I found the following paper several days ago in my PO Box. There was no request included to publish it here, but I think this brief essay is worth publishing, so I post it here. For the original German paper, simply switch the language. Have fun!
Berlin, April 28, 2012
The term ‘truth’ can assume to profoundly different meanings
Ever since the World Wars, politicians and historians have been struggling doggedly for a socially acceptable interpretation of historical events. Some mocker once asked in this context what the difference is between God on the one hand and politicians and historians on the other who concern themselves with coming to terms with the past. His answer:
"God cannot change the past."
Of course God shapes everything. But politicians and historians who foist their interpretations upon us be means of the penal code [article 130 of the German Penal Code, e.g.] might think they can establish absolute truths in the same way as it can evidently only be done God.
For the past 2,000 years, social coexistence has been coordinated be interpreting historical events. Occasionaly, society gets manipulated by those in power of interpretations. For a long time, the Catholic church had the power of interpretation; then this power was wielded at times by the National Socialists and/or the communists. Now other forces have the power of interpretation. Freedom of thought, of science and of opinion on the question what really happened doesn’t exist today [in Germany and many other countries]. This has an important reason.
Two opposing meanings of the term truth were and still are causative for inquisition, political trials and so on. 2,000 years ago they led to the crucifixion of Jesus, and today they lead scientifically-minded individuals into prison. Already Jesus knew of the difficulties about the term “truth” when he said:
“Father forgive them, for they know not what they do!”—Luke 23:34
The subsequent consideration shows that many Jews have a different understanding of the term “truth” than other ethnicities.
Thousands of years ago Buddha proclaimed an interpretation of the truth which we use as well and which is very different from the Jewish interpretation. Buddha said:
“Initially truth is bitter, but in turn it is sweet at the end. Untruth, on the other hand, is a little sweet at the beginning, but in turn very bitter at the end.”
Jesus had a non-Jewish understanding of the term “truth” as well. For this see John 8:44:
“You belong to your father, the devil, and you want to carry out your father’s desires. He was a murderer from the beginning, not holding to the truth, for there is no truth in him. When he lies, he speaks his native language, for he is a liar and the father of lies.”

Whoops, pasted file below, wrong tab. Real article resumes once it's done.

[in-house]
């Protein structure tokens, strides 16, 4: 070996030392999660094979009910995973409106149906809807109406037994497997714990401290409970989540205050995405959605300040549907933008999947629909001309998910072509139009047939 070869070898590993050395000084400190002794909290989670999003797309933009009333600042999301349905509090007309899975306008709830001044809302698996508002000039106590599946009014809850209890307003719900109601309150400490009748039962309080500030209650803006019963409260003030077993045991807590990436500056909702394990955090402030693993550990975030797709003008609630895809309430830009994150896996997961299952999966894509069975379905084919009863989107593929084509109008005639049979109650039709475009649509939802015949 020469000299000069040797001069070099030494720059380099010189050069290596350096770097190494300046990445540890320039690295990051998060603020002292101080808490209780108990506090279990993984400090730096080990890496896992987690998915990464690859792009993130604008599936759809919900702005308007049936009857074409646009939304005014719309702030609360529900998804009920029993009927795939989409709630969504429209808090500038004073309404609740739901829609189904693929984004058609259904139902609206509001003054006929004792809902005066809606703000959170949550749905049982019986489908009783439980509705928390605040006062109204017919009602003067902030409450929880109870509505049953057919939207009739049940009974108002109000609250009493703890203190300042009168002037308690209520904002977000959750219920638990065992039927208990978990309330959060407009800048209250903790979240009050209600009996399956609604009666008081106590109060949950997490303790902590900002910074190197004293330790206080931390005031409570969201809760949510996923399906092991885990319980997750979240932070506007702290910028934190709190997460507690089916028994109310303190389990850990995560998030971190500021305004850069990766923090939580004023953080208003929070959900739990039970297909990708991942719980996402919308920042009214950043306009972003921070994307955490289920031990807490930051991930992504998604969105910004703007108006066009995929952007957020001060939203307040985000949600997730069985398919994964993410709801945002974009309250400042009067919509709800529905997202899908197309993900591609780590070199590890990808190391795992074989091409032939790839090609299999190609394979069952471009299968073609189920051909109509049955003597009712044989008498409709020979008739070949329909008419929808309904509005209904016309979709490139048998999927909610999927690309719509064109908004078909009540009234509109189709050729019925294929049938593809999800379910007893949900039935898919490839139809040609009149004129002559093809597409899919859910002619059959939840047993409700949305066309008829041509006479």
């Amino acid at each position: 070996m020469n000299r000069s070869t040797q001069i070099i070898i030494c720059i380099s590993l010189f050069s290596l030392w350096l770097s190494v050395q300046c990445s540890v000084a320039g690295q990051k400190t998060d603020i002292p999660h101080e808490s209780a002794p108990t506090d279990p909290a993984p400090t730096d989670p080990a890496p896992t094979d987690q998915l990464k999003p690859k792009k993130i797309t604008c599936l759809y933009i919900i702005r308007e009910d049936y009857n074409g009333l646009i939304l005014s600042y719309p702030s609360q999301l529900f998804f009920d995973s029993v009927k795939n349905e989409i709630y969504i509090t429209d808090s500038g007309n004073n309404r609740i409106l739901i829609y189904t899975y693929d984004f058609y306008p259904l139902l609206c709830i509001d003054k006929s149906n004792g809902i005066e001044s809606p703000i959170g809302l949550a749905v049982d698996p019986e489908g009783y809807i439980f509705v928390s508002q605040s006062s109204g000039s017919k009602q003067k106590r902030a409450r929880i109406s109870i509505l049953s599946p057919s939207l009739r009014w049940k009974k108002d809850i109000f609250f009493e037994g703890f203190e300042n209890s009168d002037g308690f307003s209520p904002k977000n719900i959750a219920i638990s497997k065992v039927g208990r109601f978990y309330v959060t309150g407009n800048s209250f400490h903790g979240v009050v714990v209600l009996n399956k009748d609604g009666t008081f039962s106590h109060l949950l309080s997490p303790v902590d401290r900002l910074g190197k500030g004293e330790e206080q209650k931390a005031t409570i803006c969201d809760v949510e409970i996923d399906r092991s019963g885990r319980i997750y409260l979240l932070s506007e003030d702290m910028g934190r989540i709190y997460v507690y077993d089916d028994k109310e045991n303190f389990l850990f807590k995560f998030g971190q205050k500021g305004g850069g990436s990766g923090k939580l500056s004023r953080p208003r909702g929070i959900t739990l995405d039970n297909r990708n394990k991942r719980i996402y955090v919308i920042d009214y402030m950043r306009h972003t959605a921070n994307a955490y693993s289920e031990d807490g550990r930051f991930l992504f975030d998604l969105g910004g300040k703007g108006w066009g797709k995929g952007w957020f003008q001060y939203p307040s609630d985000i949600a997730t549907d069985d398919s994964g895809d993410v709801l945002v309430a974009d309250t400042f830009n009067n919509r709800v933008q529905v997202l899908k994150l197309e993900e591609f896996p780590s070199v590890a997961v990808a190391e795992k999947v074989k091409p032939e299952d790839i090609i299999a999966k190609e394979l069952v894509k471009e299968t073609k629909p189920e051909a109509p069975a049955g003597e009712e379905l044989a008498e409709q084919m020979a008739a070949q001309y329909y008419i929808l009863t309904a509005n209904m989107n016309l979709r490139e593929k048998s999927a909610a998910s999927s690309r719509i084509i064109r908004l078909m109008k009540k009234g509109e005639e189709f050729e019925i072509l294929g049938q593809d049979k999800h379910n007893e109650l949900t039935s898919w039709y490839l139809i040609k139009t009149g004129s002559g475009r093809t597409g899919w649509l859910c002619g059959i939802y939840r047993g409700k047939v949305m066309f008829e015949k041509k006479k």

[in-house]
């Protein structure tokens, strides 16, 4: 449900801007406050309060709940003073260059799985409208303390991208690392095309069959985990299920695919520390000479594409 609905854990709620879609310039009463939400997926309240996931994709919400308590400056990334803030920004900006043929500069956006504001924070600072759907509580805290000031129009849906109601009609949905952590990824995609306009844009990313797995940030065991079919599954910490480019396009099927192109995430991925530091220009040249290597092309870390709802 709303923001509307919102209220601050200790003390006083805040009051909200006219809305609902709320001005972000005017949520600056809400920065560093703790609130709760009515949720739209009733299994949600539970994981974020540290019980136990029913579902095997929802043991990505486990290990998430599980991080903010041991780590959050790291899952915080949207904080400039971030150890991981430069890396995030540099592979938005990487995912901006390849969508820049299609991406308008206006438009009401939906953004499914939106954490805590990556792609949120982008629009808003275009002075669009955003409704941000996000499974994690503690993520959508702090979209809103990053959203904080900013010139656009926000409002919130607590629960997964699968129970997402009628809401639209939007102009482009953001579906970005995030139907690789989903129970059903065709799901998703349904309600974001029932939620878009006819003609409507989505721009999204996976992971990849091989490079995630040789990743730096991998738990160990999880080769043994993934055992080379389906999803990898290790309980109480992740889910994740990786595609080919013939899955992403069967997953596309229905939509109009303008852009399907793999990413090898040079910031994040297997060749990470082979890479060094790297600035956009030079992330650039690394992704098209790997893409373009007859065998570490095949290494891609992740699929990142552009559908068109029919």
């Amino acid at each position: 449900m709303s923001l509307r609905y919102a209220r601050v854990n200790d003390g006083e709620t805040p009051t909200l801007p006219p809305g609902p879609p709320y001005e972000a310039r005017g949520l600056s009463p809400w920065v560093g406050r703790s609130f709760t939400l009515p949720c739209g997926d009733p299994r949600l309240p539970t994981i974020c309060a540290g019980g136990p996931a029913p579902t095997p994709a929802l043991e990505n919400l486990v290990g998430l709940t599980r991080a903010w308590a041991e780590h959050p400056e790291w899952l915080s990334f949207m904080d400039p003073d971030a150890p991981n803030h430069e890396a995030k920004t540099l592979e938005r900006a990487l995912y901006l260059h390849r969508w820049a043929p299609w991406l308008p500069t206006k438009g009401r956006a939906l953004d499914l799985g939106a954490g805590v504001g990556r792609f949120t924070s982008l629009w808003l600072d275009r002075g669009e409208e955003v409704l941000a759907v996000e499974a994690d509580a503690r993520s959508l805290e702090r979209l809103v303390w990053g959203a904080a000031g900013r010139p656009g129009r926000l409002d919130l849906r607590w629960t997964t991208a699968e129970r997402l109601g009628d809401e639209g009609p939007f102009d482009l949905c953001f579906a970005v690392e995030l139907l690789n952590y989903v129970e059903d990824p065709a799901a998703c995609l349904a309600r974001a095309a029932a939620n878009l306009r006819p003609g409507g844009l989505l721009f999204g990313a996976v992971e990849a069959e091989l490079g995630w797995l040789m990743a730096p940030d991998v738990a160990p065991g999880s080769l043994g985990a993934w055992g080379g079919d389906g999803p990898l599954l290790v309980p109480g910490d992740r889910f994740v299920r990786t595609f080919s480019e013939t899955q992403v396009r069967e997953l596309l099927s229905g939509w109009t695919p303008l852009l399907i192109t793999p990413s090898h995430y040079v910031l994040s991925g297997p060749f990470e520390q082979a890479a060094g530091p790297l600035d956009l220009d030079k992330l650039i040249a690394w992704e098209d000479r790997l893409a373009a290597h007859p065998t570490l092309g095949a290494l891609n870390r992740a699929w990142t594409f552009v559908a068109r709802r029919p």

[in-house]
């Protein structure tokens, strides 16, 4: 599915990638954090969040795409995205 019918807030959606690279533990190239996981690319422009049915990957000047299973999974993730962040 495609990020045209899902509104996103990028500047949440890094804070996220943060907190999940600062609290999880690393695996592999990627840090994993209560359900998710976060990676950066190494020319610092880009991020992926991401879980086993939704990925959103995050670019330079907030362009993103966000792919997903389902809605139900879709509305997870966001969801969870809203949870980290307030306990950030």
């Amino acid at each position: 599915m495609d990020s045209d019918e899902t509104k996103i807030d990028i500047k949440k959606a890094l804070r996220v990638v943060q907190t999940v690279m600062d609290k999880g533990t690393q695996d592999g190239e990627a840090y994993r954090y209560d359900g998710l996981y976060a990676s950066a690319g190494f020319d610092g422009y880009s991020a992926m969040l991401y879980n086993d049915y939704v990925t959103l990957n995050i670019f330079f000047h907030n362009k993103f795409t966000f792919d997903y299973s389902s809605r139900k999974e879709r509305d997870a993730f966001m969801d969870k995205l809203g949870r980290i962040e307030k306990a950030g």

That is why he was crucified.
The Jewish understanding of the term “truth” was proclaimed by Elie Wiesel when he stated in a dialog between him and a Rabbi:
“‘What are you writing?’ the Rebbe asked. ‘ – Stories,’ I said. He wanted to know what kind of stories: true stories. ‘About people you have knew?’ Yes, about people I might have known. ‘About things that happened?’ Yes, about things that happened or could have happened. ‘But they did not?’ No, not all of them did. In fact, some were invented from almost the beginning to almost the end. The Rebbe leaned forward as if to measure me up and said with more sorrow than anger: ‘That means that you are writing lies!’ I did not answer immediately. The scolded child within me had nothing to say in his defense. Yet, I had to justify myself. ‘Things are not that simple, Rebbe. Some events do take place but are not true; other are – although they never occurred.'”—Elie Wiesel, Legends of Our Time, Schocken Books, New York, 1982, introduction, p. viii.
Due to their way of thinking, many people, including me and probably also many other fellow humans, cannot accept that events are true but never happen. This is the cause of many conflicts, also of anti-Semitism.
But it is very well possible to resolve this antagonism. To achieve this, everyone ought to be made aware of Elie Wiesel’s statement, which so far has hardly reached the general public. Then we can develop a better understanding for the Jewish way of thinking and acting, because they live in a different mental structure than we do. We can express our understanding for Israel, if we introduce pertinent texts with a juxtaposition of the two different understandings of the term “truth,” and if we admit openly, in what way we ourselves adhere to the non-Jewish understanding of that term.
I also believe that both meanings of the term “truth,” each in its own way, has most likely been planted into us humans by God. It may even be sinful to criticize the Jewish understanding of the term “truth.” I opine that both interpretations should co-exist. We ought to contribute to the conciliation between those who adhere to the one and those who adhere to the other interpretation of the term “truth.” This is possible, as I already mentioned, if we make each other aware of both understandings and their dichotomy.
As a supplement I want to point out that Harold Pinter, during his 2005 Nobel lecture on Art, Truth & Politics, has said the following:
“There are no hard distinctions between what is real and what is unreal, nor between what is true and what is false. A thing is not necessarily either true or false; it can be both true and false.”
I hope to have thus given some useful leads.
Wolfgang P. Herrero